The day we decided to surprise our three boys with a trampoline, we stayed up late putting it together on the back patio after they were in bed, with me on constant lookout, sneaking into the hallway to listen for any signs that we might be discovered. There was so much joy and anticipation that night as we waited to see their delight when they woke up in the morning.
I remember a scene from that summer: three little boys with shirts off, jumping in a circle and making up games, giggling, carefree for a moment. I snapped a picture, knowing I couldn’t keep them. Knowing that without the picture, I might not even remember.
Tonight, another family is coming to take the trampoline. I’ve been waiting for the day we could finally get rid of that old eyesore and have a little space to create something different out there. Of course I anticipated that, as soon as we said it had to leave, the kids would return to jumping with fervor, because it is just so hard to say goodbye. Growing up has so many layers of loss, and they feel this as much as I do.
My 9-year-old asked me, as I tucked him in last night, “Mom, will you remind me to jump on the trampoline tomorrow so I don’t forget?” I promised I would. As I watched him jump and giggle with his neighborhood buddy, I felt hot tears streaming down my face. Smiling ear to ear watching them, I could taste the salty tears that burned my eyes. I was aware of the familiar, frantic feeling in my chest that has come so often to me as a mother: I don’t want to let go. But they were never mine to hold. Every day is another step in goodbye; loss is inherent in all of our journeys.
“But why do we have to get rid of it now?” they wanted to know. “There isn’t anything to replace it yet.”
“Yes,” I said, “but it’s not being used, and we are getting ready for something.” It’s the beginning of another story—one where we can clear and dig and plan and plant. Next year, we could have a garden if we work hard, or maybe a spot to play games, or a sandbox for the baby. And we’ve talked about a special bench next to Hope’s tree, where we buried the baby we never got to hold. What do we want? We have to begin, to make space, and this is the first step.
It hurts because we all know deep down that time is passing, that we are changing, and that growing means goodbye. It’s part of my job as a mom to be willing to feel this, and to help put it into words with them, so that they can name that which they inherently feel. They need to know it’s okay—no, more than okay—to feel the pain of life. If we can feel it together, we can really be together, now, while we are here.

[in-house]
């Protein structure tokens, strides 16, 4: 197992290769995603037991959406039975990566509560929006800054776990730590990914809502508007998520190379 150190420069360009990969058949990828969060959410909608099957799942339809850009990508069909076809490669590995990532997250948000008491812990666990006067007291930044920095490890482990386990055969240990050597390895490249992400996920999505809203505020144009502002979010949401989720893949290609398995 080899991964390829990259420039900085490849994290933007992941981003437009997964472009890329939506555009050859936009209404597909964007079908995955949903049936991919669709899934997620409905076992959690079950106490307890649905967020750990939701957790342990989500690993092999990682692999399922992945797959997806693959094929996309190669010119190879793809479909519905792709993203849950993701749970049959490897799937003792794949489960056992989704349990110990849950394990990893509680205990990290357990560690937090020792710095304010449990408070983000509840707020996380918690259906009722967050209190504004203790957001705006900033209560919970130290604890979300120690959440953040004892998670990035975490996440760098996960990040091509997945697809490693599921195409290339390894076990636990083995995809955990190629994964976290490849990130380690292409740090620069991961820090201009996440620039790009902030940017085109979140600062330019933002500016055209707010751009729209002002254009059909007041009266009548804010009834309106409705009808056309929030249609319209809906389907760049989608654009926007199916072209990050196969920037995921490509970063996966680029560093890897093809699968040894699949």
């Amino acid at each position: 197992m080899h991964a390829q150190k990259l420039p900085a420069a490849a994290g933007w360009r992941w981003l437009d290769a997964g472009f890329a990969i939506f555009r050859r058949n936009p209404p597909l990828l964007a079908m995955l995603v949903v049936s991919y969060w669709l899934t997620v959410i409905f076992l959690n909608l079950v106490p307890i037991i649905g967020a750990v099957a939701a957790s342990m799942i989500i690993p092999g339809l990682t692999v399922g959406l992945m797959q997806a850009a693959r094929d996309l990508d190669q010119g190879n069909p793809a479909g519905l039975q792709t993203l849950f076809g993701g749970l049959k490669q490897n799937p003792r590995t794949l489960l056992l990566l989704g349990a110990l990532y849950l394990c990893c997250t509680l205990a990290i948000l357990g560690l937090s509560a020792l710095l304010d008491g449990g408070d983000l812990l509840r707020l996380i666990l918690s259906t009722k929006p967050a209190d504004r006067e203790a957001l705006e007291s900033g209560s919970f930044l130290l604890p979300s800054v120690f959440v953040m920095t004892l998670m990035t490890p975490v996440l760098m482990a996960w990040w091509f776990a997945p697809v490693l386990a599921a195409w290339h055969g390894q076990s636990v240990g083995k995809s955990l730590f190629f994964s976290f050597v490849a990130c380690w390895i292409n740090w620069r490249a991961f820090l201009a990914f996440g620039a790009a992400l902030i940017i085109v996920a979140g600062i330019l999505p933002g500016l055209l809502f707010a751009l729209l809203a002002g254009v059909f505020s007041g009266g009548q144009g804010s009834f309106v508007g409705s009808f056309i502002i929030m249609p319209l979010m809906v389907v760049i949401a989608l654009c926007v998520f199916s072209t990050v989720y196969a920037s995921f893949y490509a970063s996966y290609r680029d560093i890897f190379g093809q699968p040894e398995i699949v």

We can’t feel joy if we refuse to feel sorrow.
So I got the baby down for a nap and I texted my 15-year-old, at the mall with friends, then I sat down on my bed to cry for a while. I remember the little boys who passed hours on the trampoline. I remember the laughter and the fights. I remember them with their little plastic plates eating lunch out there. I remember chicken nuggets and carrot sticks and sticky popsicles. There were birthday parties when we filled the trampoline with balloons. There were endless games of Crack the Egg. They learned to do front flips and back flips and they would yell for me, “MOM! Come see what I can do!” That doesn’t happen anymore. I cried because their baby brother didn’t get to be a part of it, and he won’t have brothers to play with as he grows. I cried because I can’t keep them, and because, while it’s all so beautiful, life has also brought a lot more sorrow and hurt than I thought it would when I started out.
I know for sure that I wouldn’t trade any of their wild and messy childhood for a quiet house, for sleep, or even for sanity. I chose them and I will choose them every day while I still get the privilege of having them close. And even though I will want to hide in the bedroom while this new family takes our trampoline tonight, instead I’m going to watch it go. I’ll be there if the boys are hurting or if they are mad. And I’ll probably cry at seeing that decrepit thing carried out of our little backyard, piece by piece. And then, when we are done with tears, anger and hurt, we’ll start writing the next chapter that has already begun.
Annie Dewaal is a psychotherapist in Edmonds, Washington, where she lives with her husband and four sons. When not working, Annie finds joy and feels like herself when actively creating—planting flowers, singing and playing guitar, or working on remodel projects for her fixer-upper home. She’s considering adding writing to that list. You can connect with Annie at anniedewaal.com.